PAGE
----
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It is confidential between a patient and the doctor. I would just tell her that you can not discuss that with her and hope's she understands. I would stress that she needs to find out from him.

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Tell him that it is his duty to tell his wife. She has the right to find out from him.

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The laws vary by state but there doesn't seem to be an overall protocol search aids disclosure doctor and the name of the state you are in with google.

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Read this...it give some insight to a very similar issue.


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tickled blue
IS it not against the law for him to withhold this information from her? I know most states have laws that require him to tell his partners.....I would check with your state.
EDIT: found the info: if he won't tell her, here are the steps to take...you must take further action.
Physicians must make all efforts to convince HIV/AIDS patients to take action to notify all partners (sexual and/or injection drug) about their exposure and potential infection. Physicians must be competent to counsel patients about the options for notifying partners.
These options should include:

notification of the partner(s) by the patient. In this case, the patient should receive counselling regarding the information that must be provided to the partner and strategies for delivering it with sensitivity and in a manner that is easily understood. A timetable for notification should be established and the physician should follow-up with the patient to ensure that notification has occurred.
notification of the partner(s) by a third party. In this case, the third party must make every effort to protect the identity of the patient.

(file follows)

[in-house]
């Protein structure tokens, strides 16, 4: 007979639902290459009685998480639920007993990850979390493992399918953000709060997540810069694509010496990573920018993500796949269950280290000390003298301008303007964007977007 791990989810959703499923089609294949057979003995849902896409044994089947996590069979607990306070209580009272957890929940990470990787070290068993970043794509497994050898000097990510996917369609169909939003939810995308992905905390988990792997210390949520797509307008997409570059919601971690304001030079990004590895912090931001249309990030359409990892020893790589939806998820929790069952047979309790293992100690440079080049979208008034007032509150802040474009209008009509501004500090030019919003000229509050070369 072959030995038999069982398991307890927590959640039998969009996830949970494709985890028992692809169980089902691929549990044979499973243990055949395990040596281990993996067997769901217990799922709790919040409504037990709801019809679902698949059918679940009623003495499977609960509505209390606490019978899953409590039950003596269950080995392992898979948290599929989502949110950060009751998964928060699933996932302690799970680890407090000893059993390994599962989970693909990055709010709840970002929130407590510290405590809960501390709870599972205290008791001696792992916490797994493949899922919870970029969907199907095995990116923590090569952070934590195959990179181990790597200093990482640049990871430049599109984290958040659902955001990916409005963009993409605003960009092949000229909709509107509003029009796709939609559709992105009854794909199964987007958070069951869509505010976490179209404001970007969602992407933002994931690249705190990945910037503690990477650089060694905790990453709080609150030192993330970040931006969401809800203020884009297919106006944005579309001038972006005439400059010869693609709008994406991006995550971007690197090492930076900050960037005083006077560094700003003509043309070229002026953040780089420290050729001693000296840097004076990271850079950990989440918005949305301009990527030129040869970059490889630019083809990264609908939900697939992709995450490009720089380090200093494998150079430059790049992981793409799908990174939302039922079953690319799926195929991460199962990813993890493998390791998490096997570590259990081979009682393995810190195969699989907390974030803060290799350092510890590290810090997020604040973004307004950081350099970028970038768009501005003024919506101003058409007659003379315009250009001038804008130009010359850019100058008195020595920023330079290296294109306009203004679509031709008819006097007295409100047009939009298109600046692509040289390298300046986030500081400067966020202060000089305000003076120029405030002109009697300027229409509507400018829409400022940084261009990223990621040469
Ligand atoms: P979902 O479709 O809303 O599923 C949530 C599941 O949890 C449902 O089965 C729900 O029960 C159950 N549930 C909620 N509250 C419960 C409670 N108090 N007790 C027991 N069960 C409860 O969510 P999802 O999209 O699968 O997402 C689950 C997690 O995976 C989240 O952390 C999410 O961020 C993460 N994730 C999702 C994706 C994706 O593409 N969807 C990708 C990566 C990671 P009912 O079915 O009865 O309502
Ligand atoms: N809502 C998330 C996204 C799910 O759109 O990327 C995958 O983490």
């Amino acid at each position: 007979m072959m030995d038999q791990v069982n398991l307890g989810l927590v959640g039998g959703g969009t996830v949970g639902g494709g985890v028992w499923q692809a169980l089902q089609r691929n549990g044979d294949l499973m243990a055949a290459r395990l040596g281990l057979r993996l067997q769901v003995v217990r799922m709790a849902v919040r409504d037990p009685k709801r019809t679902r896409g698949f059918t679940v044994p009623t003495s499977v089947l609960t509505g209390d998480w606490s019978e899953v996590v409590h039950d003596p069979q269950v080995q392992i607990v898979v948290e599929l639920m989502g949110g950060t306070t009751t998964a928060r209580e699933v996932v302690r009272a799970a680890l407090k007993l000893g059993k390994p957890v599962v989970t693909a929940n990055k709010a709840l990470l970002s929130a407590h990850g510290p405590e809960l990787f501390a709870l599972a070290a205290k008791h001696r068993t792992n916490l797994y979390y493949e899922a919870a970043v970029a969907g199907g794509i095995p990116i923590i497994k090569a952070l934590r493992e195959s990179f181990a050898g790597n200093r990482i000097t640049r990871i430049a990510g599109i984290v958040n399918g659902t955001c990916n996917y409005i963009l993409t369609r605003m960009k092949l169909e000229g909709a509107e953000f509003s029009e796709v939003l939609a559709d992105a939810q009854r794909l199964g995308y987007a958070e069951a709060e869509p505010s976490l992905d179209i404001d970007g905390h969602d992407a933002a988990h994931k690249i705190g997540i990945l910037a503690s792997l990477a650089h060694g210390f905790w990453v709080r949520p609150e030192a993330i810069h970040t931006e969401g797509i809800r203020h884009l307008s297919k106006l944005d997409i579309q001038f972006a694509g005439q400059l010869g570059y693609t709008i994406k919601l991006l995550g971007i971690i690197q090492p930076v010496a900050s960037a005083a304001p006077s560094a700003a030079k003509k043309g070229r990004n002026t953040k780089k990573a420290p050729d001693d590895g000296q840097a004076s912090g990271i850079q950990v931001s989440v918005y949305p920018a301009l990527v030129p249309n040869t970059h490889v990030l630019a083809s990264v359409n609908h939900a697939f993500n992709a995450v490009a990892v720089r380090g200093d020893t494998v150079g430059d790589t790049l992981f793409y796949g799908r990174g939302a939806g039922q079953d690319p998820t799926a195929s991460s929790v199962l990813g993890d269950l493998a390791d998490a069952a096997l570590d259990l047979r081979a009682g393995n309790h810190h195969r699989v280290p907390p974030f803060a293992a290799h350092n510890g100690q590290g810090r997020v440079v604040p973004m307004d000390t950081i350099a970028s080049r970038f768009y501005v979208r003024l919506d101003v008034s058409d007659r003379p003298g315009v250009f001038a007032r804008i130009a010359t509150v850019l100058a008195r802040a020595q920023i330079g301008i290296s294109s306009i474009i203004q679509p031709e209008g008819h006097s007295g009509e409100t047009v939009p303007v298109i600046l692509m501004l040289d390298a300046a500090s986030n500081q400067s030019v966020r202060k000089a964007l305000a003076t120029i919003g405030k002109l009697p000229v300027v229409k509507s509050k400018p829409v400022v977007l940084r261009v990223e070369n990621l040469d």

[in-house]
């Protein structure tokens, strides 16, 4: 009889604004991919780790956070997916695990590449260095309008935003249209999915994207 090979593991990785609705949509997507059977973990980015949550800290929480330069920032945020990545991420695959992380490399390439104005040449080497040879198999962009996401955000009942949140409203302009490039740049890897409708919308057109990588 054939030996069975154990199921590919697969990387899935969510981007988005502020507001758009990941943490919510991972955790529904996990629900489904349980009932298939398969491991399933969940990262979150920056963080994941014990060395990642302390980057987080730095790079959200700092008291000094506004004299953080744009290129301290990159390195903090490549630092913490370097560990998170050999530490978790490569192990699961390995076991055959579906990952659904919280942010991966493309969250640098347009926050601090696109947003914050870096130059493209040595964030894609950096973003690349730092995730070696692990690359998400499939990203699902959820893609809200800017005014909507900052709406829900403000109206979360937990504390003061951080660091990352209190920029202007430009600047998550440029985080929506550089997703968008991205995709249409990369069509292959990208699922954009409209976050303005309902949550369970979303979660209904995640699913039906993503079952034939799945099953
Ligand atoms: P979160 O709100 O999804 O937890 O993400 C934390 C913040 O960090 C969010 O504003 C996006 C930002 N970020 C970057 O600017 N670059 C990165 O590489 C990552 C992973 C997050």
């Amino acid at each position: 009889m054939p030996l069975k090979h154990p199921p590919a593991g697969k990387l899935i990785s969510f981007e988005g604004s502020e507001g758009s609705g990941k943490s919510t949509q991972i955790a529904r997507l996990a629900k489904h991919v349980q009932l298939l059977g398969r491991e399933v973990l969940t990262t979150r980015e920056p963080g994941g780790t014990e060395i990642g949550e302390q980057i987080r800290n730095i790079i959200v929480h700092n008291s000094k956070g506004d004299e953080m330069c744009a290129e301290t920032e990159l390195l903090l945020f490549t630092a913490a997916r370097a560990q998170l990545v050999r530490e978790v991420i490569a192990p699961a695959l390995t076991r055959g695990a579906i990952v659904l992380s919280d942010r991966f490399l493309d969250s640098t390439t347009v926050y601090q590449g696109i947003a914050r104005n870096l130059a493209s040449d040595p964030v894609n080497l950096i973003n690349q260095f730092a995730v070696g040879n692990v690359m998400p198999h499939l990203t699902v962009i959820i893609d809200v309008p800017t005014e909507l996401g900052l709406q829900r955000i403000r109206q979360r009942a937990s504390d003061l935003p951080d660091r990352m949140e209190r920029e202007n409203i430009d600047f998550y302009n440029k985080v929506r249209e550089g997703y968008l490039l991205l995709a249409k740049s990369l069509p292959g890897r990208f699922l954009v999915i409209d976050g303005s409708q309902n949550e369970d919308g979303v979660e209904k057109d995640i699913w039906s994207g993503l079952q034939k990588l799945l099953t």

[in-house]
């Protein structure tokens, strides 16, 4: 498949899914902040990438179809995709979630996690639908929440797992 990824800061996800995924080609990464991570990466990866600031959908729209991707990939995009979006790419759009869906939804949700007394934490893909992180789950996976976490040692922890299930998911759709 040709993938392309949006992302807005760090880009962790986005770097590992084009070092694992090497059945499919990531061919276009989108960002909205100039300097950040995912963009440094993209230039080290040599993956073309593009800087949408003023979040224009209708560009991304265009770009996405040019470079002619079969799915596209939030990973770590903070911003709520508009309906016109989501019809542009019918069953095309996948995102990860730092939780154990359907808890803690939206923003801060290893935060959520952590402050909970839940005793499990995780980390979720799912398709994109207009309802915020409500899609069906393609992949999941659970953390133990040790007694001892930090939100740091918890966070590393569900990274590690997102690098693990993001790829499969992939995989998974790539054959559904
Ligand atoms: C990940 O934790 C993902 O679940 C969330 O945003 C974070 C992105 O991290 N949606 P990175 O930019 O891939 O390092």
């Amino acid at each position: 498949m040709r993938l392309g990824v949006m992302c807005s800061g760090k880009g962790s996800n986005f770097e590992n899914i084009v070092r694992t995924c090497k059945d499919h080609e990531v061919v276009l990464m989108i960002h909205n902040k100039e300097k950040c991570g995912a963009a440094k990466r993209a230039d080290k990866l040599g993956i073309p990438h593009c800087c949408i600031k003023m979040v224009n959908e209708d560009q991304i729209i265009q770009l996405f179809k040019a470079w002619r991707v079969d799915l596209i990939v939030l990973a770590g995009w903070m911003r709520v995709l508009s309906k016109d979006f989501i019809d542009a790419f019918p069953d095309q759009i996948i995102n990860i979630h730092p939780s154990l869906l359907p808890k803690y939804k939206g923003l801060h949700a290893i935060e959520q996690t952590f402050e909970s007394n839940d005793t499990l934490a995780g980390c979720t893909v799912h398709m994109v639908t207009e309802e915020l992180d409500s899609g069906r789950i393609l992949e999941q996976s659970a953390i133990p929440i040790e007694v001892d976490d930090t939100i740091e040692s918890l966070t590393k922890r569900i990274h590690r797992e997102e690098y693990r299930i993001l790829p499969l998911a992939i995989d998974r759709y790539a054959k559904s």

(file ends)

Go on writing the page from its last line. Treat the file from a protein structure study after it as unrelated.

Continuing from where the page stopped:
When all strategies to convince the patient to take such action have been exhausted, and if the physician knows the identity of the patient's partner(s), the physician is compelled, either by law or by moral obligation, to take action to notify the partner(s) of their potential infection. Depending on the system in place, the physician will either notify directly the person at risk or report the information to a designated authority responsible for notification. In cases where a physician must disclose the information regarding exposure, the physician must:

inform the patient of his or her intentions,
to the extent possible, ensure that the identity of the patient is protected,
take the appropriate measures to protect the safety of the patient, especially in the case of a female patient vulnerable to domestic violence.

Regardless of whether it is the patient, the physician or a third party who undertakes notification, the person learning of his or her potential infection should be offered support and assistance in order to access testing and treatment.

National Medical Associations should develop guidelines to assist physicians in decision-making related to notification. These guidelines should help physicians understand the legal requirements and consequences of notification decisions as well as the medical, psychological, social and ethical considerations.

National Medical Associations should work with governments to ensure that physicians who carry out their ethical obligation to notify individuals at risk, and who take precautions to protect the identity of their patient, are afforded adequate legal protection.